Filing season

Due to observance of Emancipation Day in the District of Columbia on Friday April 15, 2011, taxpayers received extra time to file their 2010 individual income tax returns. The filing deadline moved to Monday, April 18, 2011. By law, holidays in the District of Columbia impact federal tax deadlines.

In other filing season news, some taxpayers experienced delays in the processing of their returns because of tax legislation passed by Congress in late 2010. The IRS needed additional time to program its computer systems for the late legislation. Most programming issues were resolved by mid-February 2011. However, the IRS continued to experience difficulties processing returns claiming the first-time homebuyer tax credit.

Basis overstatement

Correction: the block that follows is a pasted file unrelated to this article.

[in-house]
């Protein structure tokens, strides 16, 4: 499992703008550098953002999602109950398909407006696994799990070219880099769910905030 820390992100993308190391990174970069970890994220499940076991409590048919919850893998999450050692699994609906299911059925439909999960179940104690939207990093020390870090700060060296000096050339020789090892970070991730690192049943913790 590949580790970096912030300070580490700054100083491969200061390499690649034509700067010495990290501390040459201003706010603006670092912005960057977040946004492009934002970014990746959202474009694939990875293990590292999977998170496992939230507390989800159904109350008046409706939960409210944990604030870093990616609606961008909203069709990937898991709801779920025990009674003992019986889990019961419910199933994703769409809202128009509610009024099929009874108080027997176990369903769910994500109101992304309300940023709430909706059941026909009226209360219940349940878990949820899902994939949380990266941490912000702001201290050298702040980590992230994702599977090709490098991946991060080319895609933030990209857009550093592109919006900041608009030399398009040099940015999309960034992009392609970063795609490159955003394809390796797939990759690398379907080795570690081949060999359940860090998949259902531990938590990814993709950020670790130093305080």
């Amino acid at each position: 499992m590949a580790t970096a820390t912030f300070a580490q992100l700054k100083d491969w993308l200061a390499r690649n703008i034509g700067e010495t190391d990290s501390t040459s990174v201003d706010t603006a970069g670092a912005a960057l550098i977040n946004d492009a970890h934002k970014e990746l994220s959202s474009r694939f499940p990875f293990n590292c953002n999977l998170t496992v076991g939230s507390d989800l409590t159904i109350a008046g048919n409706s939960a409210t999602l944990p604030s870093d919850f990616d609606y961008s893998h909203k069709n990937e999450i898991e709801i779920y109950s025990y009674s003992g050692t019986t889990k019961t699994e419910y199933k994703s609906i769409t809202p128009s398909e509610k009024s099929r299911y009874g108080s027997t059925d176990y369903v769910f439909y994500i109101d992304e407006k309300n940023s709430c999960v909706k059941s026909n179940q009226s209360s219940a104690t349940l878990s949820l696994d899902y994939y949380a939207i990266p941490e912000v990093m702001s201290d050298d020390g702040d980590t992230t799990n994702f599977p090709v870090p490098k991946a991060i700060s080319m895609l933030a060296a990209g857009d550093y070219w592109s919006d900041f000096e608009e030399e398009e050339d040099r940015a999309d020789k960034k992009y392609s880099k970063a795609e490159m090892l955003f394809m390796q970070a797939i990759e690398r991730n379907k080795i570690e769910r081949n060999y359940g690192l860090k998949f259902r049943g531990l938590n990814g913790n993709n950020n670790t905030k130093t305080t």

The Seventh Circuit Court of Appeals held that a six-year statute of limitations applies to overstatements of basis. (Beard, January 26, 2011). The Court of Appeals for the Federal Circuit also ruled in favor of the IRS (Grapevine Imports, Ltd., March 11, 2011). The decisions uphold IRS regulations that specifically apply the six-year limitation period to the assessment of tax attributable to partnership items. The decisions also continue a split among the circuit courts of appeal whether an overstatement of basis is an omission of gross income for purposes of the Code Sec. 6501(e) six-year limitations period. In February, two other courts of appeal ruled against the IRS. The Fourth Circuit Court of Appeals (in Home Concrete & Supply, February 7, 2011) and the Fifth Circuit Court of Appeals (in Burks, February 9, 2011) found that an overstatement of basis is not an omission of gross income.

Vehicle depreciation